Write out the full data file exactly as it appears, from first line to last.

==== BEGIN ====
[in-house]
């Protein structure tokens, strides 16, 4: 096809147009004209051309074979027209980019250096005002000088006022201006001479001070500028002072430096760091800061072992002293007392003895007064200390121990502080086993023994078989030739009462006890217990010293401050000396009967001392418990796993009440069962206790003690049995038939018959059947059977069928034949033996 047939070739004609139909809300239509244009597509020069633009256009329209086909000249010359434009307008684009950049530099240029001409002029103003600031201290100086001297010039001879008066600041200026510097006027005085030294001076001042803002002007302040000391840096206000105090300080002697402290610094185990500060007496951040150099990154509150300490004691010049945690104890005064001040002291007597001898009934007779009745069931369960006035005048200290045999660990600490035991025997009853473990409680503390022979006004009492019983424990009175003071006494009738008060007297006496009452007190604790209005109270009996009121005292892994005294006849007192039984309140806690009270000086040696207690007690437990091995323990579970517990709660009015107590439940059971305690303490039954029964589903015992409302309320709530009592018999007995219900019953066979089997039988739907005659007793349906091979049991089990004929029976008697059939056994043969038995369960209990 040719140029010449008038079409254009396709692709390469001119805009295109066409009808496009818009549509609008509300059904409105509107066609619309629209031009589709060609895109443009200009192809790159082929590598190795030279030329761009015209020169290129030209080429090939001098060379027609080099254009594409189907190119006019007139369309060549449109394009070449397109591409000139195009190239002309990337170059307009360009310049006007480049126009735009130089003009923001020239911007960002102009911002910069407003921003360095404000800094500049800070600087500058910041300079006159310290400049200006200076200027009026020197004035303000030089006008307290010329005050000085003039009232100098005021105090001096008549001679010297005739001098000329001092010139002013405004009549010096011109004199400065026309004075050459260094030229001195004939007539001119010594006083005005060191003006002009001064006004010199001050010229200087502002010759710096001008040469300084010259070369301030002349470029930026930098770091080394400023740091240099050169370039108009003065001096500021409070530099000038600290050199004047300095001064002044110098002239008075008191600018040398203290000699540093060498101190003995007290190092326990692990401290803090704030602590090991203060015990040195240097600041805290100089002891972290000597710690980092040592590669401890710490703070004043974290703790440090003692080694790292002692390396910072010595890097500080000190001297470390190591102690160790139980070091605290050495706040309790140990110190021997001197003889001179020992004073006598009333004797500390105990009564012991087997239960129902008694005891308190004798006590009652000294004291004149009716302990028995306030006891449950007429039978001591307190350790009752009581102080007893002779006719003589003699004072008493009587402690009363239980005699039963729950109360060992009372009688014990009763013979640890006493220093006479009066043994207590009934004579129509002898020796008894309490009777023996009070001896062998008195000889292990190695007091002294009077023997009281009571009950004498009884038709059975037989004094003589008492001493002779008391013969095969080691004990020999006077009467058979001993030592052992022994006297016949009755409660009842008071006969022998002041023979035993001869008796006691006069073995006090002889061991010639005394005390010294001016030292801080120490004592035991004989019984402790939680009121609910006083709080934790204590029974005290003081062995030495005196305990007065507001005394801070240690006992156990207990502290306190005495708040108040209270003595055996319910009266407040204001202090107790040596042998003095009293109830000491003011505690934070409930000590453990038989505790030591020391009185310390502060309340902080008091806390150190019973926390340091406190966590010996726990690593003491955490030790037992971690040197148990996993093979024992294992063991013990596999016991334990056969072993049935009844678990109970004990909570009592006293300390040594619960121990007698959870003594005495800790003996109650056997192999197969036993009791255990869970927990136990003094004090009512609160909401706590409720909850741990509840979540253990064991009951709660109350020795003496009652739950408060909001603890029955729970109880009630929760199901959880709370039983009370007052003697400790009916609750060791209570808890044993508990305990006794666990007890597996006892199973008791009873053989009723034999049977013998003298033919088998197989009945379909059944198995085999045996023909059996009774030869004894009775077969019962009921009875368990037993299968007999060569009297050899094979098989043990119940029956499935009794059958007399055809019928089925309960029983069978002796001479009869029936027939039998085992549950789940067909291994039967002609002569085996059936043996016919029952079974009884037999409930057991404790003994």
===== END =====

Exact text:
[in-house]
């Protein structure tokens, strides 16, 4: 096809147009004209051309074979027209980019250096005002000088006022201006001479001070500028002072430096760091800061072992002293007392003895007064200390121990502080086993023994078989030739009462006890217990010293401050000396009967001392418990796993009440069962206790003690049995038939018959059947059977069928034949033996 047939070739004609139909809300239509244009597509020069633009256009329209086909000249010359434009307008684009950049530099240029001409002029103003600031201290100086001297010039001879008066600041200026510097006027005085030294001076001042803002002007302040000391840096206000105090300080002697402290610094185990500060007496951040150099990154509150300490004691010049945690104890005064001040002291007597001898009934007779009745069931369960006035005048200290045999660990600490035991025997009853473990409680503390022979006004009492019983424990009175003071006494009738008060007297006496009452007190604790209005109270009996009121005292892994005294006849007192039984309140806690009270000086040696207690007690437990091995323990579970517990709660009015107590439940059971305690303490039954029964589903015992409302309320709530009592018999007995219900019953066979089997039988739907005659007793349906091979049991089990004929029976008697059939056994043969038995369960209990 040719140029010449008038079409254009396709692709390469001119805009295109066409009808496009818009549509609008509300059904409105509107066609619309629209031009589709060609895109443009200009192809790159082929590598190795030279030329761009015209020169290129030209080429090939001098060379027609080099254009594409189907190119006019007139369309060549449109394009070449397109591409000139195009190239002309990337170059307009360009310049006007480049126009735009130089003009923001020239911007960002102009911002910069407003921003360095404000800094500049800070600087500058910041300079006159310290400049200006200076200027009026020197004035303000030089006008307290010329005050000085003039009232100098005021105090001096008549001679010297005739001098000329001092010139002013405004009549010096011109004199400065026309004075050459260094030229001195004939007539001119010594006083005005060191003006002009001064006004010199001050010229200087502002010759710096001008040469300084010259070369301030002349470029930026930098770091080394400023740091240099050169370039108009003065001096500021409070530099000038600290050199004047300095001064002044110098002239008075008191600018040398203290000699540093060498101190003995007290190092326990692990401290803090704030602590090991203060015990040195240097600041805290100089002891972290000597710690980092040592590669401890710490703070004043974290703790440090003692080694790292002692390396910072010595890097500080000190001297470390190591102690160790139980070091605290050495706040309790140990110190021997001197003889001179020992004073006598009333004797500390105990009564012991087997239960129902008694005891308190004798006590009652000294004291004149009716302990028995306030006891449950007429039978001591307190350790009752009581102080007893002779006719003589003699004072008493009587402690009363239980005699039963729950109360060992009372009688014990009763013979640890006493220093006479009066043994207590009934004579129509002898020796008894309490009777023996009070001896062998008195000889292990190695007091002294009077023997009281009571009950004498009884038709059975037989004094003589008492001493002779008391013969095969080691004990020999006077009467058979001993030592052992022994006297016949009755409660009842008071006969022998002041023979035993001869008796006691006069073995006090002889061991010639005394005390010294001016030292801080120490004592035991004989019984402790939680009121609910006083709080934790204590029974005290003081062995030495005196305990007065507001005394801070240690006992156990207990502290306190005495708040108040209270003595055996319910009266407040204001202090107790040596042998003095009293109830000491003011505690934070409930000590453990038989505790030591020391009185310390502060309340902080008091806390150190019973926390340091406190966590010996726990690593003491955490030790037992971690040197148990996993093979024992294992063991013990596999016991334990056969072993049935009844678990109970004990909570009592006293300390040594619960121990007698959870003594005495800790003996109650056997192999197969036993009791255990869970927990136990003094004090009512609160909401706590409720909850741990509840979540253990064991009951709660109350020795003496009652739950408060909001603890029955729970109880009630929760199901959880709370039983009370007052003697400790009916609750060791209570808890044993508990305990006794666990007890597996006892199973008791009873053989009723034999049977013998003298033919088998197989009945379909059944198995085999045996023909059996009774030869004894009775077969019962009921009875368990037993299968007999060569009297050899094979098989043990119940029956499935009794059958007399055809019928089925309960029983069978002796001479009869029936027939039998085992549950789940067909291994039967002609002569085996059936043996016919029952079974009884037999409930057991404790003994």